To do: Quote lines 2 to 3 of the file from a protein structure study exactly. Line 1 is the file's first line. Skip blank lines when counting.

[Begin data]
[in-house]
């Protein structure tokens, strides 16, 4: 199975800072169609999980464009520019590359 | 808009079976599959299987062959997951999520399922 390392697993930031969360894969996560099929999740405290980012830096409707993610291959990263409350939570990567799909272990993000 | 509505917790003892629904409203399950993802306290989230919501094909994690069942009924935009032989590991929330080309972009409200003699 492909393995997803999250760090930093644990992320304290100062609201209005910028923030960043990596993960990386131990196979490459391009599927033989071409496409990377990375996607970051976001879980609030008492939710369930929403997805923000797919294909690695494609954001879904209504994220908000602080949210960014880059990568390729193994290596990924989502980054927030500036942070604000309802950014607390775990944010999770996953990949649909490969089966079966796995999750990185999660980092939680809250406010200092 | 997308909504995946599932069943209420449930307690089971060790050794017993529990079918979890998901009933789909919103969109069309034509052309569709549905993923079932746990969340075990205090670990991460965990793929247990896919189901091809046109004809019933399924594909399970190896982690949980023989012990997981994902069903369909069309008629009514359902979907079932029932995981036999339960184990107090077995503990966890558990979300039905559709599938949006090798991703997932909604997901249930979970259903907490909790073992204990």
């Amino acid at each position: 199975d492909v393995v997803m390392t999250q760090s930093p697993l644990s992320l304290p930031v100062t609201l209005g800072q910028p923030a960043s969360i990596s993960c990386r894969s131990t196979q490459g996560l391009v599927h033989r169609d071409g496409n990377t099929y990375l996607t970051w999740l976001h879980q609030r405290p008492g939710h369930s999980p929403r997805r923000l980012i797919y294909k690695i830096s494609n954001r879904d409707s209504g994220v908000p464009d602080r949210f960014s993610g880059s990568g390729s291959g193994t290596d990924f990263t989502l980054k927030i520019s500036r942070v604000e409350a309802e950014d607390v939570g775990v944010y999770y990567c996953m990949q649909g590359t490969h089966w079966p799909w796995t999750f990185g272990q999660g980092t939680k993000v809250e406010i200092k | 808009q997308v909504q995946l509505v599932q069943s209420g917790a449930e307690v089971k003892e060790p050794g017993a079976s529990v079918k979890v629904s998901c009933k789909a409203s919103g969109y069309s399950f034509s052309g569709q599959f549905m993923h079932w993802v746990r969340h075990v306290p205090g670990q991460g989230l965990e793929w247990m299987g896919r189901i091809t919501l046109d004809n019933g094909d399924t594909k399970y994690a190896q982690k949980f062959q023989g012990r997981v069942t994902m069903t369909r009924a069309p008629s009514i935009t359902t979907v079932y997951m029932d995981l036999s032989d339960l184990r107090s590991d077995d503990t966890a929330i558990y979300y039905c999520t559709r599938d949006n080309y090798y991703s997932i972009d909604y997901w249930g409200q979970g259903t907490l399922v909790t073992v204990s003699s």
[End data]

């Protein structure tokens, strides 16, 4: 199975800072169609999980464009520019590359 | 808009079976599959299987062959997951999520399922 390392697993930031969360894969996560099929999740405290980012830096409707993610291959990263409350939570990567799909272990993000 | 509505917790003892629904409203399950993802306290989230919501094909994690069942009924935009032989590991929330080309972009409200003699 492909393995997803999250760090930093644990992320304290100062609201209005910028923030960043990596993960990386131990196979490459391009599927033989071409496409990377990375996607970051976001879980609030008492939710369930929403997805923000797919294909690695494609954001879904209504994220908000602080949210960014880059990568390729193994290596990924989502980054927030500036942070604000309802950014607390775990944010999770996953990949649909490969089966079966796995999750990185999660980092939680809250406010200092 | 997308909504995946599932069943209420449930307690089971060790050794017993529990079918979890998901009933789909919103969109069309034509052309569709549905993923079932746990969340075990205090670990991460965990793929247990896919189901091809046109004809019933399924594909399970190896982690949980023989012990997981994902069903369909069309008629009514359902979907079932029932995981036999339960184990107090077995503990966890558990979300039905559709599938949006090798991703997932909604997901249930979970259903907490909790073992204990």
């Amino acid at each position: 199975d492909v393995v997803m390392t999250q760090s930093p697993l644990s992320l304290p930031v100062t609201l209005g800072q910028p923030a960043s969360i990596s993960c990386r894969s131990t196979q490459g996560l391009v599927h033989r169609d071409g496409n990377t099929y990375l996607t970051w999740l976001h879980q609030r405290p008492g939710h369930s999980p929403r997805r923000l980012i797919y294909k690695i830096s494609n954001r879904d409707s209504g994220v908000p464009d602080r949210f960014s993610g880059s990568g390729s291959g193994t290596d990924f990263t989502l980054k927030i520019s500036r942070v604000e409350a309802e950014d607390v939570g775990v944010y999770y990567c996953m990949q649909g590359t490969h089966w079966p799909w796995t999750f990185g272990q999660g980092t939680k993000v809250e406010i200092k | 808009q997308v909504q995946l509505v599932q069943s209420g917790a449930e307690v089971k003892e060790p050794g017993a079976s529990v079918k979890v629904s998901c009933k789909a409203s919103g969109y069309s399950f034509s052309g569709q599959f549905m993923h079932w993802v746990r969340h075990v306290p205090g670990q991460g989230l965990e793929w247990m299987g896919r189901i091809t919501l046109d004809n019933g094909d399924t594909k399970y994690a190896q982690k949980f062959q023989g012990r997981v069942t994902m069903t369909r009924a069309p008629s009514i935009t359902t979907v079932y997951m029932d995981l036999s032989d339960l184990r107090s590991d077995d503990t966890a929330i558990y979300y039905c999520t559709r599938d949006n080309y090798y991703s997932i972009d909604y997901w249930g409200q979970g259903t907490l399922v909790t073992v204990s003699s």